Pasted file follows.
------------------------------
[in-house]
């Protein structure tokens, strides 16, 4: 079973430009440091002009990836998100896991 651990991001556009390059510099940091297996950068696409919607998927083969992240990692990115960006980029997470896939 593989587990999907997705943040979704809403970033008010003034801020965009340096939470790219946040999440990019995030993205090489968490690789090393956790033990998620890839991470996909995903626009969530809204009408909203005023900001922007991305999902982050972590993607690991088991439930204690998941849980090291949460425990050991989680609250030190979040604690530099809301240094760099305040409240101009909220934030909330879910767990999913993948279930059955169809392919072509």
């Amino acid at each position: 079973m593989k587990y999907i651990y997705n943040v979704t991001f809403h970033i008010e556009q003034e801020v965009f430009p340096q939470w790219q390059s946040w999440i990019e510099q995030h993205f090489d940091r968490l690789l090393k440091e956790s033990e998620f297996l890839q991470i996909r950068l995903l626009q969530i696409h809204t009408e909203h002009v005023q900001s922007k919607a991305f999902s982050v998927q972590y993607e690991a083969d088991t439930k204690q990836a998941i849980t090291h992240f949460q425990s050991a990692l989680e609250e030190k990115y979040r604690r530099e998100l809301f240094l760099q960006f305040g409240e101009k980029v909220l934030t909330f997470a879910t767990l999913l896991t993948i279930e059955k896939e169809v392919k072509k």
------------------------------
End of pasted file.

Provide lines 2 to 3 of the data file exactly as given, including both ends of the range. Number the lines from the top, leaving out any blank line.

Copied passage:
């Protein structure tokens, strides 16, 4: 079973430009440091002009990836998100896991 651990991001556009390059510099940091297996950068696409919607998927083969992240990692990115960006980029997470896939 593989587990999907997705943040979704809403970033008010003034801020965009340096939470790219946040999440990019995030993205090489968490690789090393956790033990998620890839991470996909995903626009969530809204009408909203005023900001922007991305999902982050972590993607690991088991439930204690998941849980090291949460425990050991989680609250030190979040604690530099809301240094760099305040409240101009909220934030909330879910767990999913993948279930059955169809392919072509």
């Amino acid at each position: 079973m593989k587990y999907i651990y997705n943040v979704t991001f809403h970033i008010e556009q003034e801020v965009f430009p340096q939470w790219q390059s946040w999440i990019e510099q995030h993205f090489d940091r968490l690789l090393k440091e956790s033990e998620f297996l890839q991470i996909r950068l995903l626009q969530i696409h809204t009408e909203h002009v005023q900001s922007k919607a991305f999902s982050v998927q972590y993607e690991a083969d088991t439930k204690q990836a998941i849980t090291h992240f949460q425990s050991a990692l989680e609250e030190k990115y979040r604690r530099e998100l809301f240094l760099q960006f305040g409240e101009k980029v909220l934030t909330f997470a879910t767990l999913l896991t993948i279930e059955k896939e169809v392919k072509k």